There are various reasons why you would want to research records to find out if someone filed bankruptcy. Bankruptcy records are public information and can be useful when it comes to making financial decisions. Some of the more common reasons to check bankruptcy records include:
- You wish to determine the financial history of a potential business partner
- You are considering lending money to the person in question
- You are interested in learning the financial history of a particular business
- You want to know when and for what reasons the person filed for bankruptcy
It is very important to consider two points when researching bankruptcy records. The first point is to understand the reason why the person filed for bankruptcy. For example, filing bankruptcy due to outstanding student loans suggests a different financial situation compared to bankruptcy resulting from credit card overspending.
The second point is to look at the time period when the person filed for bankruptcy. A person who filed for bankruptcy last year is probably not going to be financially stable compared to someone who filed for bankruptcy 30 years ago. Therefore, searching bankruptcy records can reveal valuable information in connection with a person’s financial status.
Bankruptcy hearings are processed in bankruptcy courts, which are federal courts. Thus, you should begin by locating the federal district where the person in question resides. All federal courts maintain an online record system called PACER that is viewable to the public.
Online bankruptcy case records are updated by the courts daily. However, not all information is always available online. For example, bankruptcy case information may not be available if it was used as evidence in a criminal trial. Alternatively, you can search the person’s credit report. Although credit reports are not public, credit records may be accessed by potential lenders or employers. Bankruptcy remains on one’s credit report anywhere from 7 to 10 years.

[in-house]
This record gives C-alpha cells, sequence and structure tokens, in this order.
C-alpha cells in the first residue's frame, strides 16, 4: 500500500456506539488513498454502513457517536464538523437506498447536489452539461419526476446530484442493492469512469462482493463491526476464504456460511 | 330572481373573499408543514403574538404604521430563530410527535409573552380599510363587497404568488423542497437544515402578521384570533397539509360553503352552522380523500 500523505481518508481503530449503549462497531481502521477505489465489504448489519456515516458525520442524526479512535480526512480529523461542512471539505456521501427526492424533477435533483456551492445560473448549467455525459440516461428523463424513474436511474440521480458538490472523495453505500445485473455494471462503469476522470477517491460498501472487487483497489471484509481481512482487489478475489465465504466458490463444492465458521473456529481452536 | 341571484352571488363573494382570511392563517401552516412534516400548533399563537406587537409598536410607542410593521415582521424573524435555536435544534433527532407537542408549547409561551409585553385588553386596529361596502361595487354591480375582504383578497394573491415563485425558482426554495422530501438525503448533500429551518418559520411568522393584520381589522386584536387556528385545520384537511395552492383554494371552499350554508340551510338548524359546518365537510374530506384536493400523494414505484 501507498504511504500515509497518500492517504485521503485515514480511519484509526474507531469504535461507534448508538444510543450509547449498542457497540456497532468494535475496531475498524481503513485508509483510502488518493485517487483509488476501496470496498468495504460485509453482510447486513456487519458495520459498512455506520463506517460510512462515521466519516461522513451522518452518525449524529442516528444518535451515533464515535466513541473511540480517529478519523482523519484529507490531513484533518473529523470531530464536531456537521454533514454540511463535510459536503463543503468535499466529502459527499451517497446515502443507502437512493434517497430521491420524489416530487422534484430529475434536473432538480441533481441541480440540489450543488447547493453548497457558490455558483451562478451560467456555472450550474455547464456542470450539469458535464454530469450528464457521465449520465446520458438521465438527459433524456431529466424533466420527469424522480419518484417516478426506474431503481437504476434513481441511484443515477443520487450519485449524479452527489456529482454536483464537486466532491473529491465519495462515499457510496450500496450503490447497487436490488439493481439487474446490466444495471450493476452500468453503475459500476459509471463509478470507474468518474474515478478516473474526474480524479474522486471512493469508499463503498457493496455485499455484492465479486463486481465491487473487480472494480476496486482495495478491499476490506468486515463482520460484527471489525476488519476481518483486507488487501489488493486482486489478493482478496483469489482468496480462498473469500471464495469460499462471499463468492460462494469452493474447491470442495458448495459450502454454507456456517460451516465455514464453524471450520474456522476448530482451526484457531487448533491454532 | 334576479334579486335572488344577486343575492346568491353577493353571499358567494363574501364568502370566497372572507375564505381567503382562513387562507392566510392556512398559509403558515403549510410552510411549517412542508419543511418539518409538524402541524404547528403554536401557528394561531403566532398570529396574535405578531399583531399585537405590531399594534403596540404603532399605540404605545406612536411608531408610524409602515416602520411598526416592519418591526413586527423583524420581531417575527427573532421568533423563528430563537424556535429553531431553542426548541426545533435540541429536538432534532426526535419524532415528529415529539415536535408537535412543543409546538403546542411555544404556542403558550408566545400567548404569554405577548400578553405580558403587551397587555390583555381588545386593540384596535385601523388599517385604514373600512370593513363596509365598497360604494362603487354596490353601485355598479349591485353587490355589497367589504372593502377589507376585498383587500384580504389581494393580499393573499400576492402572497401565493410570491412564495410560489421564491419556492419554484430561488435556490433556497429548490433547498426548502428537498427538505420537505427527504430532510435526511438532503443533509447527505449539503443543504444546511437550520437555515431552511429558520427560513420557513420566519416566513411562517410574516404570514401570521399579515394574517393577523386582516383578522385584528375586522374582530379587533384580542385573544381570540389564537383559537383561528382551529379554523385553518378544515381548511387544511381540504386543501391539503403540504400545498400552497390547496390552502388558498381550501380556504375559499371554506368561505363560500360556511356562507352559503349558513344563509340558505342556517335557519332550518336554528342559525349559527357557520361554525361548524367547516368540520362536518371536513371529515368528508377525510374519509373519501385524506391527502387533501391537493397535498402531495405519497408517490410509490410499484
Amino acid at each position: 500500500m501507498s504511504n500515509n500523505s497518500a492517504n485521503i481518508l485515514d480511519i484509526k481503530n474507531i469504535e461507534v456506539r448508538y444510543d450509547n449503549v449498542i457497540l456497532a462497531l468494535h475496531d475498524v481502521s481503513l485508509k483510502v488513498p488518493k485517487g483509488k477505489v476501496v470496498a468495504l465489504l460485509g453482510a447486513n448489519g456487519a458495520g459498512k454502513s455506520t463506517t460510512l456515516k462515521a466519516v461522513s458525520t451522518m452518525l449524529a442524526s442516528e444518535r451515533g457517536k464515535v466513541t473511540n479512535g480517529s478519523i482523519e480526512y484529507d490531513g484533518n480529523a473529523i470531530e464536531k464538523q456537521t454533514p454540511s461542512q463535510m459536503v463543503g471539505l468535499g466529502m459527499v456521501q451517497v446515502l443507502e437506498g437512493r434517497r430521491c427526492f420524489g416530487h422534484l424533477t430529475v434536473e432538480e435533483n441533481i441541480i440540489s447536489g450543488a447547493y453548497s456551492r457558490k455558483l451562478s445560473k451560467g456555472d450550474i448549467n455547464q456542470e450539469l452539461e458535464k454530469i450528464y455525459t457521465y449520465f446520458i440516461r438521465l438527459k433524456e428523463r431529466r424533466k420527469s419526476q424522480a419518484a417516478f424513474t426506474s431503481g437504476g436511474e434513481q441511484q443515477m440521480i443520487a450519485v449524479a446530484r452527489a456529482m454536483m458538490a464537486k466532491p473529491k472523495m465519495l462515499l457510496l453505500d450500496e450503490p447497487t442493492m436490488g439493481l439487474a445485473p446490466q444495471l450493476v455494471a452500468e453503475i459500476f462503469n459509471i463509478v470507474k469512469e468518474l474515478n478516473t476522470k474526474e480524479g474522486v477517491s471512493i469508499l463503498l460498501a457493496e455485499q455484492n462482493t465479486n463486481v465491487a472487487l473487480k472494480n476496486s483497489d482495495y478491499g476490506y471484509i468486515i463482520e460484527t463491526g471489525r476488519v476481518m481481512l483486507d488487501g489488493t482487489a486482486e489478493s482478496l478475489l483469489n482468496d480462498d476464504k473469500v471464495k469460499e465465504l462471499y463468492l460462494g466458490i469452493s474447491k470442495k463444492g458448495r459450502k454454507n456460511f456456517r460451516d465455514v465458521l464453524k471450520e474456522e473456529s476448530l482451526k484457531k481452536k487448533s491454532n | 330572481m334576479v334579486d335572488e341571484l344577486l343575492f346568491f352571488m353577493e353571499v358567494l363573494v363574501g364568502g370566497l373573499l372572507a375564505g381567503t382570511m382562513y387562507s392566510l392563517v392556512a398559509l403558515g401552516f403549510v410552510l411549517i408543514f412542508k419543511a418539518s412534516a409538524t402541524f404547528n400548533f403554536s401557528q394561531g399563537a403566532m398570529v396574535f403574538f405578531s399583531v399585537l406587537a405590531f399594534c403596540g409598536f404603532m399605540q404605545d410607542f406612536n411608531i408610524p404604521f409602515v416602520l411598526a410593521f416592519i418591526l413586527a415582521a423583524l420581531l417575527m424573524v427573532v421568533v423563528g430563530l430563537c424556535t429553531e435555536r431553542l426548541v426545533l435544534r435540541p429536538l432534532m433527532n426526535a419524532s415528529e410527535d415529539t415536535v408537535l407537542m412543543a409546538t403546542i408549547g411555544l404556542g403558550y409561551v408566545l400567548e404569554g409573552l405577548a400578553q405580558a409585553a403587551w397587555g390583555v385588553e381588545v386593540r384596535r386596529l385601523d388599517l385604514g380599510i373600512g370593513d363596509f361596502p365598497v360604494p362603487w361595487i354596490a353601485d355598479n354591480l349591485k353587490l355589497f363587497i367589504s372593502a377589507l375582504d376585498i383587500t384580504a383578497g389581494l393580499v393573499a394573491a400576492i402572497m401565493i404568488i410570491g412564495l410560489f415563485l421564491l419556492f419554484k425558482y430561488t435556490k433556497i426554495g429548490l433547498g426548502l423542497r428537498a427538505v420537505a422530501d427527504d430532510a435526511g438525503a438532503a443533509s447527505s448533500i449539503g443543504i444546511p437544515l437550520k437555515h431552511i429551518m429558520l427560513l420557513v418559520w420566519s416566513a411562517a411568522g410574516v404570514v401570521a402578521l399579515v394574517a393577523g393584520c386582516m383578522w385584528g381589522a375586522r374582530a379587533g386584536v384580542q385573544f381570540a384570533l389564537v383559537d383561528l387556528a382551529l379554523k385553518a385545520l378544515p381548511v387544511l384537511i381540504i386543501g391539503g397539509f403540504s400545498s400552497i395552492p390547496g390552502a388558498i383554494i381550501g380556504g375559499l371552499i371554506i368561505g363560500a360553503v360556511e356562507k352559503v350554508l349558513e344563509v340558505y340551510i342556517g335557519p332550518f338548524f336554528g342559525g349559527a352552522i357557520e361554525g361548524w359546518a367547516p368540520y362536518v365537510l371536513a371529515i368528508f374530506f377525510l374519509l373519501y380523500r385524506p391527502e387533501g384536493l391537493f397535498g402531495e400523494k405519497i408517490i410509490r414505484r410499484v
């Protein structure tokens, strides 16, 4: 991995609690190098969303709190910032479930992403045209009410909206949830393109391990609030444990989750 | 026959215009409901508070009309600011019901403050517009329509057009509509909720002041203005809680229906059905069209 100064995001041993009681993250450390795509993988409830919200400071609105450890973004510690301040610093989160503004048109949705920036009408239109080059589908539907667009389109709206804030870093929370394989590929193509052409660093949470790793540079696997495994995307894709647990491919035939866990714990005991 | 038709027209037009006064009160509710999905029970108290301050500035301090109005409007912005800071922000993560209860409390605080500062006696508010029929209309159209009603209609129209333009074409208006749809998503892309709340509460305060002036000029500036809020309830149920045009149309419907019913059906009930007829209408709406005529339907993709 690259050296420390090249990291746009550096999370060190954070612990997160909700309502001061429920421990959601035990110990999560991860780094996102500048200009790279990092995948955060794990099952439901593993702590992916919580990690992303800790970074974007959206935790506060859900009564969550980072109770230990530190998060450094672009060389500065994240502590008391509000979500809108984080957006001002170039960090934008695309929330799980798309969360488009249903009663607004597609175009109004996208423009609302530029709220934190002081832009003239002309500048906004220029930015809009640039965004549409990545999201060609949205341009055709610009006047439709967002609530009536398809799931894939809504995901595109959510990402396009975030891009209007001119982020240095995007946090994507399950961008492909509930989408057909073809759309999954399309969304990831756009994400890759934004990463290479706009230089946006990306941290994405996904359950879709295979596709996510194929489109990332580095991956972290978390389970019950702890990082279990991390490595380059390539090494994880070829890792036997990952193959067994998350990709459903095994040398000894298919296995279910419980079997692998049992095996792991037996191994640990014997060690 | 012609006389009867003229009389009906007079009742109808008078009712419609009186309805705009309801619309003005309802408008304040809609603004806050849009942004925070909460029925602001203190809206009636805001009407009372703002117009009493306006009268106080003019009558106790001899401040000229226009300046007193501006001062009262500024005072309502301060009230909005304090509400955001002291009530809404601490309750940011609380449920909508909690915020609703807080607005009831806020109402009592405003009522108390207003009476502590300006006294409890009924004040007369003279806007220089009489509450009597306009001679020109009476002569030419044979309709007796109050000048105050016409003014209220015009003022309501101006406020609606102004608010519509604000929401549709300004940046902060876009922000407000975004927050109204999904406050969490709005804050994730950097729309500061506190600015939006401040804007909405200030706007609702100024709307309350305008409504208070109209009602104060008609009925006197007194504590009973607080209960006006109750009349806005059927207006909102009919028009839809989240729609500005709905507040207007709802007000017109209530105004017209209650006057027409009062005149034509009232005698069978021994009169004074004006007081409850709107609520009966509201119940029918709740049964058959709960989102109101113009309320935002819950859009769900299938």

To search public bankruptcy court records, you will need the following information for the person in question:
- The person’s legal name or social security number
- The entity’s Tax ID number if it is a business
- The case number for the bankruptcy file
After you have submitted this information online, you will be able to view their bankruptcy record if one exists. If you are inquiring manually at a courthouse, the process should usually take less than a few hours.
There are several different categories under which person or business can file for bankruptcy. As mentioned, the category under which they filed is closely related to the purpose for filing. Some of the common types of bankruptcy are:
- Chapter 7: Liquidation bankruptcy for individuals and businesses
- Chapter 9: Municipal bankruptcy claims
- Chapter 11: Reorganization or rehabilitation bankruptcy- primarily used by business debtors and occasionally by individuals with large debts and many assets
- Chapter 12: Rehabilitation bankruptcy for fishermen and family farmers
- Chapter 13: Repayment plan bankruptcy for individuals with a steady stream of income and for businesses seeking to reorganize
- Chapter 15: International claims and other derivative matters
For individuals, Chapter 7 is the most common type of bankruptcy claim. Most businesses will file a Chapter 11 claim. Thus, if a person has filed under Chapter 7, then you know that they are probably filing due to personal hardship rather than for business purposes.
In most cases, searching bankruptcy records is a straightforward process. However, if you are searching someone’s records due to a legal dispute, you may wish to contact a bankruptcy lawyer for advice. Bankruptcy records are often used as evidence in a court of law, especially if the person has previously claimed that they did not file bankruptcy. An experienced attorney can assist you in obtaining the necessary bankruptcy information.